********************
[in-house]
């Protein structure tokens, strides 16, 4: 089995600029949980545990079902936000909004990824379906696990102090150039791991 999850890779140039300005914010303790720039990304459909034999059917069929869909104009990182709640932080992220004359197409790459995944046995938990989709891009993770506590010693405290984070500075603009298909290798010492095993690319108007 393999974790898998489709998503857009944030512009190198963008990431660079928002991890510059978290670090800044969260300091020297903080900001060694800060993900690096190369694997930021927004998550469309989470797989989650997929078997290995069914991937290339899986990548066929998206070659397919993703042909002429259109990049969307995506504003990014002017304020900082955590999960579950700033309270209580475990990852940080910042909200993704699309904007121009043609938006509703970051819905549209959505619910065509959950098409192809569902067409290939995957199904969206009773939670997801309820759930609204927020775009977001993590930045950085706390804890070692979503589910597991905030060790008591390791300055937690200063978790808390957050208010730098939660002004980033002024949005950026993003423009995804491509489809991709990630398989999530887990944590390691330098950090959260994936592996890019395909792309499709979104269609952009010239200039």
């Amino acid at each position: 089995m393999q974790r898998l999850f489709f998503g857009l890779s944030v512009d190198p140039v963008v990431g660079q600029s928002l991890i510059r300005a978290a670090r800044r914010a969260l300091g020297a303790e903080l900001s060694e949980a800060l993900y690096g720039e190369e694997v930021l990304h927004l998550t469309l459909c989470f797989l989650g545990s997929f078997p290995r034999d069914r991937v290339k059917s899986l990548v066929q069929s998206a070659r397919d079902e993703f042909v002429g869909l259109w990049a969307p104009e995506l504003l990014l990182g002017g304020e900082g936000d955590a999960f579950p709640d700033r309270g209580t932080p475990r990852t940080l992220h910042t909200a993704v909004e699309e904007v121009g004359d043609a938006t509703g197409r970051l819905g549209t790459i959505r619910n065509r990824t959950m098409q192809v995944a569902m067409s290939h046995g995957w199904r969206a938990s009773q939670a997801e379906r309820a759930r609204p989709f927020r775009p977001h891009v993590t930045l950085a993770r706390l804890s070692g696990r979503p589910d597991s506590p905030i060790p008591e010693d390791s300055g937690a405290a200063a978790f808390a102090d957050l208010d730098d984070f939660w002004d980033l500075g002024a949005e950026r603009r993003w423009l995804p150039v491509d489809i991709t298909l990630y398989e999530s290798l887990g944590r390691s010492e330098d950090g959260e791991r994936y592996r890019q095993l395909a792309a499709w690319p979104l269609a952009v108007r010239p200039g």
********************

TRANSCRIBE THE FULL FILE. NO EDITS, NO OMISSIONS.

[in-house]
């Protein structure tokens, strides 16, 4: 089995600029949980545990079902936000909004990824379906696990102090150039791991 999850890779140039300005914010303790720039990304459909034999059917069929869909104009990182709640932080992220004359197409790459995944046995938990989709891009993770506590010693405290984070500075603009298909290798010492095993690319108007 393999974790898998489709998503857009944030512009190198963008990431660079928002991890510059978290670090800044969260300091020297903080900001060694800060993900690096190369694997930021927004998550469309989470797989989650997929078997290995069914991937290339899986990548066929998206070659397919993703042909002429259109990049969307995506504003990014002017304020900082955590999960579950700033309270209580475990990852940080910042909200993704699309904007121009043609938006509703970051819905549209959505619910065509959950098409192809569902067409290939995957199904969206009773939670997801309820759930609204927020775009977001993590930045950085706390804890070692979503589910597991905030060790008591390791300055937690200063978790808390957050208010730098939660002004980033002024949005950026993003423009995804491509489809991709990630398989999530887990944590390691330098950090959260994936592996890019395909792309499709979104269609952009010239200039």
């Amino acid at each position: 089995m393999q974790r898998l999850f489709f998503g857009l890779s944030v512009d190198p140039v963008v990431g660079q600029s928002l991890i510059r300005a978290a670090r800044r914010a969260l300091g020297a303790e903080l900001s060694e949980a800060l993900y690096g720039e190369e694997v930021l990304h927004l998550t469309l459909c989470f797989l989650g545990s997929f078997p290995r034999d069914r991937v290339k059917s899986l990548v066929q069929s998206a070659r397919d079902e993703f042909v002429g869909l259109w990049a969307p104009e995506l504003l990014l990182g002017g304020e900082g936000d955590a999960f579950p709640d700033r309270g209580t932080p475990r990852t940080l992220h910042t909200a993704v909004e699309e904007v121009g004359d043609a938006t509703g197409r970051l819905g549209t790459i959505r619910n065509r990824t959950m098409q192809v995944a569902m067409s290939h046995g995957w199904r969206a938990s009773q939670a997801e379906r309820a759930r609204p989709f927020r775009p977001h891009v993590t930045l950085a993770r706390l804890s070692g696990r979503p589910d597991s506590p905030i060790p008591e010693d390791s300055g937690a405290a200063a978790f808390a102090d957050l208010d730098d984070f939660w002004d980033l500075g002024a949005e950026r603009r993003w423009l995804p150039v491509d489809i991709t298909l990630y398989e999530s290798l887990g944590r390691s010492e330098d950090g959260e791991r994936y592996r890019q095993l395909a792309a499709w690319p979104l269609a952009v108007r010239p200039g």